Mars Rover Spirit Shows Signs of Age, Including Senior Moments

By Eliza Strickland | April 22, 2009 11:01 am

Mars Rover SpiritAt the ripe old age of five the Mars rover Spirit is starting to show signs of its age, and NASA scientists are beginning to wonder how much longer it can continue to roll across the Red Planet. Over the past few weeks the rover once ignored its morning wake-up call and has unexpectedly rebooted its computer several times. Spirit has also occasionally failed to record its activities in its memory drive, the robotic equivalent of “senior moments.”

John Callas, project manager for the Mars rovers, says scientists don’t yet have an explanation for these glitches, but adds that the incidents suggest that Spirit is getting erratic. Or maybe just old…. “I don’t think anyone can tell you how these rovers will eventually end on Mars,” Callas said. “Will they gradually degrade until their mechanical functionality goes or will they have a catastrophic end, where something inside the rover breaks?” [Washington Post

Spirit is currently exploring a plateau called Home Plate. It’s driving backwards, as usual, since it lost the use of one front wheel in 2006. Researchers hope the recent glitches were just transitory problems, but say that even if the incidents signal larger problems with Spirit’s computer systems, they’ll try to find work-arounds to keep the rover rolling as long as possible. They also note that the two rovers’ five-year anniversary on Mars marked a engineering triumph, as their mission was originally scheduled to last only 90 days.

Spirit’s twin, Opportunity, is in considerably better health, and has embarked on an ambitious 7-mile trek to the Endeavour crater. But both rovers may be tested in the coming months, as the Martian summers sometimes bring huge dust storms that prevent light from reaching the rovers’ all-important solar panels. A storm in July 2007, nearly one Martian year ago, blocked 99 percent of the rovers’ sunlight. The storms don’t happen every year, but when they do, they start about this time…. [Mission controllers] are keeping an eye on the warming Martian weather, ready to tell the rovers to rest in advance of a dust storm [Popular Science].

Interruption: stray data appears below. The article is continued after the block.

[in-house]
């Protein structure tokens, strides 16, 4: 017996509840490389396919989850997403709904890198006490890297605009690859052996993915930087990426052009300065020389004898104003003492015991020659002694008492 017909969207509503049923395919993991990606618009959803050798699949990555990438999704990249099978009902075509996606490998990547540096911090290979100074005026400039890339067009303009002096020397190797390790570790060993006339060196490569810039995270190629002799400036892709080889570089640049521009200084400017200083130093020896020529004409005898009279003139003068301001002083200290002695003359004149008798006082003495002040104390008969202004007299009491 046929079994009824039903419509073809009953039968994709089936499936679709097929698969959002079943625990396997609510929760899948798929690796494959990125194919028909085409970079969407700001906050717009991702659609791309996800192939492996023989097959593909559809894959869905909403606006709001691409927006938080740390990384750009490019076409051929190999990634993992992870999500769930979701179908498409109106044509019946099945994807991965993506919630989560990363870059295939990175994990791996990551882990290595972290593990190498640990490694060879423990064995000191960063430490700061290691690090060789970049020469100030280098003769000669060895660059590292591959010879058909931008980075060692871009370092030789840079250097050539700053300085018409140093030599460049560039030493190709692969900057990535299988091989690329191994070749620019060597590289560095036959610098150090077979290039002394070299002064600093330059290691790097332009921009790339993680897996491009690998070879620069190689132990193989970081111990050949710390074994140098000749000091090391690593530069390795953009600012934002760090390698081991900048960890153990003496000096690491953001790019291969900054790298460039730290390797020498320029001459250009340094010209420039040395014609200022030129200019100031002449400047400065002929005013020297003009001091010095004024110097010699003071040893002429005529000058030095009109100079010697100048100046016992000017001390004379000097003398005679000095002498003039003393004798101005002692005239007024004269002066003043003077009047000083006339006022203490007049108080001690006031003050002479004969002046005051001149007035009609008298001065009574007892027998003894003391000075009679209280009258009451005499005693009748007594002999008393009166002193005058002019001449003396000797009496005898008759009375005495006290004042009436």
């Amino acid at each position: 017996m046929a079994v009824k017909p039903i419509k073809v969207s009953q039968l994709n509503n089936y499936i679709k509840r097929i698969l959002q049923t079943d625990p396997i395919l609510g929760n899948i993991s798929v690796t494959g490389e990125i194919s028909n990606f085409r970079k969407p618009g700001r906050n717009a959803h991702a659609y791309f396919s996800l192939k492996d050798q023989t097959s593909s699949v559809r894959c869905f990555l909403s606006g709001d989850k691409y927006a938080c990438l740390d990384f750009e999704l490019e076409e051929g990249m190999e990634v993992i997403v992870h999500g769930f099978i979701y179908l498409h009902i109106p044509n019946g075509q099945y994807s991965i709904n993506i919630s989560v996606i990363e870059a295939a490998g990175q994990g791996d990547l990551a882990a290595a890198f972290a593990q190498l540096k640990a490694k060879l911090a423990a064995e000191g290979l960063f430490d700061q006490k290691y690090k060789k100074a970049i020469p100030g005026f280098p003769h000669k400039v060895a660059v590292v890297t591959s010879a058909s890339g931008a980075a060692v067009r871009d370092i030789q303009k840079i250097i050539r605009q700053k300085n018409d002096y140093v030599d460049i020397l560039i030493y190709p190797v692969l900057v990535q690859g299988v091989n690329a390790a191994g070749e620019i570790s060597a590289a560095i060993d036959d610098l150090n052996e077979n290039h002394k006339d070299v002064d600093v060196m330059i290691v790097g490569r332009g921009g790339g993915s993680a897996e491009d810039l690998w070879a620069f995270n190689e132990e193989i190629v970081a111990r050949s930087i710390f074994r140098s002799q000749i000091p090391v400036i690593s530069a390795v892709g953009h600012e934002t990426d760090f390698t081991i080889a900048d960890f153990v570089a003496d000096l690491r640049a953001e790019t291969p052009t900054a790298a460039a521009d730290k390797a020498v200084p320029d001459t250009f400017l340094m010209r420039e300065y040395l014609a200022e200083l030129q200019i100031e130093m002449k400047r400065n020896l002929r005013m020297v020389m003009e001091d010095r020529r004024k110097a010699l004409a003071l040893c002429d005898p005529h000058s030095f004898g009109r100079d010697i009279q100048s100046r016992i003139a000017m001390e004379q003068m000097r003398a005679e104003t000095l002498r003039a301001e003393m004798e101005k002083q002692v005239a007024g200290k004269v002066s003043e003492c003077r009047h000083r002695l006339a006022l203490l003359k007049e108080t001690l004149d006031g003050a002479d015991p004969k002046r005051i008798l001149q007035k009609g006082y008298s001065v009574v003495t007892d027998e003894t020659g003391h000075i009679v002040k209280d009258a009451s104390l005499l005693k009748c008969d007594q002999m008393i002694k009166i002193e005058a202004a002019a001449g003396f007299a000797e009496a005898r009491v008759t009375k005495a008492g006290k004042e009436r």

Related Content:
80beats: Mars Rover’s Temporary “Amnesia” and Paralysis Puzzle NASA
80beats: The Little Rovers That Could Mark Their Fifth Anniversary on Mars
80beats: More Trouble on Mars: Spirit Rover Imperiled by Dust Storms

Image: NASA/JPL-Caltech

MORE ABOUT: Mars, Mars rovers, NASA, robots
  • Steven Carter

    Its remarkable that these two pieces of engineering and computer programming are still viable. It tells us that when engineers, computer programmers and supporting staff put their combined talents together with a clear goal they can solve problems not even imagined when the Rovers initially landed on Mars over 5 years ago. If we can achieve this level of success working on two mechanisms located millions of miles away we can surely do the same here when it comes to the economy, energy and health care. Perhaps we need to use a similar model to that which NASA uses to tackle the multiple problems presented to them by the Rovers to solve our problems here.

  • Paul Cheung

    It is nice to know I am not the only one to get senior moments. Anyway I found an old email from an ex-colleague, whose hobby and interests were in military tanks. We met when we both worked for a local govenment depart. He in End-User-Acceptance testing and myself in IT Software Defects resolution. Reading through the email once again it dawns on me that there a lot of the technology used to designed battle tanks, such as caterpiller tanks tracks and slopping armour that with modern lightweight materials and meta-materials could be adapted for off world exploration as could the wheel designs used in the first world war to move and support heavy cannons in differing hostile battlefields


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